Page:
Boeotia

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Boeotia

(bēō`shə), region of ancient Greece. It lay N of Attica, Megaris, and the Gulf of Corinth. The early inhabitants were from Thessaly. A number of small cities scattered over the rough country—mountainous in the south, hilly in the north—may have had a sort of confederacy before the Boeotian League was formed (c.7th cent. B.C.). Thebes dominated the region and the league. The rival cities were Orchomenus, Plataea, and Thespiae. The history of Boeotia is largely a record of the vain attempts of these cities to escape the domination of Thebes and the attempts of Thebes to prevent encroachment on the region by others of the great city-states. Boeotia, therefore, was the scene of various important battles—PlataeaPlataea
, ancient city of Greece, in S Boeotia (now Voiotía), on the slope of Mt. Cithaeron (Kithairón). Plataea had voluntarily passed from Theban to Athenian protection before the Persian Wars and stood by Athens at Marathon (490 B.C.). In 479 B.C.
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, LeuctraLeuctra
, village of ancient Greece, in Boeotia, 7 mi (11.3 km) SW of Thebes. There the Spartans were defeated (371 B.C.) by the Thebans under Epaminondas. A brilliant tactical success, the battle also dealt a severe blow to Spartan hegemony.
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, Coronea, and Chaeronea. After the defeat of the Persians at Plataea (479), the Greeks besieged Thebes for aiding the Persians, and the Boeotian League was disbanded. The league was temporarily revived in 457 B.C. before being defeated in the same year by Athens, which briefly attached the Boeotian cities to the Athenian empire. Thebes returned to power at the head of the league in 446. Later, after the victory of EpaminondasEpaminondas
, d. 362 B.C., Greek general of Thebes. He was a pupil of Lysias the Pythagorean, but his early life is otherwise obscure. As the Theban delegate to the peace conference of 371 B.C. he refused to surrender his claim to represent all Boeotia.
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 over the Spartans, the history of Boeotia was completely absorbed into that of Thebes. Boeotia was the home of the poets Hesiod and Pindar.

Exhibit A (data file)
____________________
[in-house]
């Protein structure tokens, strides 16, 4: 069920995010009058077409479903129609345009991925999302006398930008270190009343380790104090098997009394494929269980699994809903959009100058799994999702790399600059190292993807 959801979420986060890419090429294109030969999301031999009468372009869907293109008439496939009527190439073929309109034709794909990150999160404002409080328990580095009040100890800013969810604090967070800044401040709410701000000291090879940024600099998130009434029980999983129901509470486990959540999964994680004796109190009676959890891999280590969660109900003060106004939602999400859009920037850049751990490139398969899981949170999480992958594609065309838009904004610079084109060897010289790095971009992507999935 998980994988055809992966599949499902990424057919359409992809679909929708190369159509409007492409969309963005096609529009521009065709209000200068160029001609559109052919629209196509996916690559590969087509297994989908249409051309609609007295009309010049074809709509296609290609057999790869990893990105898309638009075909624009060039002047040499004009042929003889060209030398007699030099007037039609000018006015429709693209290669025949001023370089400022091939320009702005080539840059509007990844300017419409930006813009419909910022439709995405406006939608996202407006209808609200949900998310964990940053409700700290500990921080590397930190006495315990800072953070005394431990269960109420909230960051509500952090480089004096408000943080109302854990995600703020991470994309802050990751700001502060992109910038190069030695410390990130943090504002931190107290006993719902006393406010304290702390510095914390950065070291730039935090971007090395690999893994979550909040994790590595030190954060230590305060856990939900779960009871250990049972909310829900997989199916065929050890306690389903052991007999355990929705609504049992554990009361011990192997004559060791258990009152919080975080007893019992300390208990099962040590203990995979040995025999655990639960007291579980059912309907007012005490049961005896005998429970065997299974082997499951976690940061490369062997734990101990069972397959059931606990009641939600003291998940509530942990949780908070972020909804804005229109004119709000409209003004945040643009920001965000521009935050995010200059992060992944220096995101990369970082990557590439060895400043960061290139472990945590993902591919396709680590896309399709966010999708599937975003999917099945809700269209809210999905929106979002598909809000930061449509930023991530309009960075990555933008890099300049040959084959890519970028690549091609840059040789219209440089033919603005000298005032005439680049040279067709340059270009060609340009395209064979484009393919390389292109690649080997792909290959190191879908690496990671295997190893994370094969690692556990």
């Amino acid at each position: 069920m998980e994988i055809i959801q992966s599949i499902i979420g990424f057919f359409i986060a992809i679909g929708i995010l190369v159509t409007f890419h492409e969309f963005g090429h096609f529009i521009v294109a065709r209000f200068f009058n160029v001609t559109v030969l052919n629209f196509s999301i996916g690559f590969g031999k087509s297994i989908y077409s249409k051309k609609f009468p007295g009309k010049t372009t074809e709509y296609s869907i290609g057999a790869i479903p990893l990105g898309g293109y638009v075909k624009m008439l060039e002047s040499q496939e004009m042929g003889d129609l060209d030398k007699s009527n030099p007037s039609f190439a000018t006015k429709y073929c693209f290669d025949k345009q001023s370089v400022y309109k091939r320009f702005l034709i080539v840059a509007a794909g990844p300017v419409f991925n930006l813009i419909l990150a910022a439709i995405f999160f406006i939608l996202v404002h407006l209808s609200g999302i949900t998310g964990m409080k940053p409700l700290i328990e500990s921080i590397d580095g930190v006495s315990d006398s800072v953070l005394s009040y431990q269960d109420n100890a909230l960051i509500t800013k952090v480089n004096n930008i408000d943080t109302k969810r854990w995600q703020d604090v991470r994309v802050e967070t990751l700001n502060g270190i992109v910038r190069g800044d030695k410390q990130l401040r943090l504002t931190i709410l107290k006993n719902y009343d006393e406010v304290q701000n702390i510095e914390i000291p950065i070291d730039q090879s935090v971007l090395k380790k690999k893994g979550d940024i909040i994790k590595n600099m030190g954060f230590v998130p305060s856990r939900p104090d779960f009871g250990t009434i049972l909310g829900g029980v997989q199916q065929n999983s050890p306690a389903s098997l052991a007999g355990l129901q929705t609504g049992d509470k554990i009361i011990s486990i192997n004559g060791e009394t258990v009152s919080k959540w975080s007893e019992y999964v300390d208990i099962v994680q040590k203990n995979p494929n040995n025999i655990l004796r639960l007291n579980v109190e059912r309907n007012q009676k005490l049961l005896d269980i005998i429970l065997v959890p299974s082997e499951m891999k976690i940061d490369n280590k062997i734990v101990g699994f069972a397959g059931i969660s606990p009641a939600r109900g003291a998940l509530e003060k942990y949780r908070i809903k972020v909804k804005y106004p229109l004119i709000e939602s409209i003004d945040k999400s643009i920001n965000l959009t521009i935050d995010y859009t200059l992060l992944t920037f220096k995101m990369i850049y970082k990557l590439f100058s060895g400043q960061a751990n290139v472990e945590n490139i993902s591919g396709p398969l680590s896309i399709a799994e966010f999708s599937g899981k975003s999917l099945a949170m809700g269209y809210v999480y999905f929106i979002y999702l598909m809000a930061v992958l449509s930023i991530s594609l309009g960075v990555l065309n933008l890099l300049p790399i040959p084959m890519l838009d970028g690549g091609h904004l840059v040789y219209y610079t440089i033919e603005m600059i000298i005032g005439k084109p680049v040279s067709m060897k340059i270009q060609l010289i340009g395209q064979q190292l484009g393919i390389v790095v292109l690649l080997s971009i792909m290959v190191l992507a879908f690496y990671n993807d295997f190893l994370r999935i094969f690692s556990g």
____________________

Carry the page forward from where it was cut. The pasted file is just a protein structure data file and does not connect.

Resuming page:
Boeotia

 

(Voiótía), a province in central Greece. The first states on the territory of Boeotia arose during the Mycenaean period, between 3000 and 2000 B.C. In the eighth and seventh centuries B.C. a process of social stratification took place and the landowning elite acquired the leading position in economic and political life. They supported the Persians in the Greco-Persian wars of 500–449 B.C. and fought on Sparta’s side against Athens in the Peloponnesian War of 431–404 B.C. In the fourth century B.C., the democratic movement in Boeotia gained strength, and what was in effect a federal Boeotian state was formed (based on the ancient alliance of Boeotian cities) headed by the Thebans; for a short period (379–362 B.C.), with the leaders of the Theban democracy Pelopidas and Epaminondas, this state became the most powerful political force in Greece. However the bloody wars with Sparta from 378 to 362 B.C. weakened Boeotia so much that after 362 B.C the league of Boeotian towns lost its former importance. In 338 B.C the

Boeotian League was dissolved. It was reestablished from the third to the second century B.C. and finally dissolved in 146 B.C During the Roman period (second century B.C. to fourth century A.D.) the cities of Boeotia fell into decline. In present-day Greece the former Boeotian territory is a prefecture (nomos) bearing that name; its center is Levadhia.

REFERENCES

Lur’e, S. Ia. Beotiiskii Soiuz. St. Petersburg, 1914.
Busolt, G., and H. Swoboda. Griechische Staatskunde, 3rd ed., fasc. 2. Munich, 1926.
Guillon, P. La Béotie antique. Paris [1948].

E. D. FROLOV

Boeotia

a region of ancient Greece, northwest of Athens. It consisted of ten city-states, which formed the Boeotian League, led by Thebes: at its height in the 4th century bc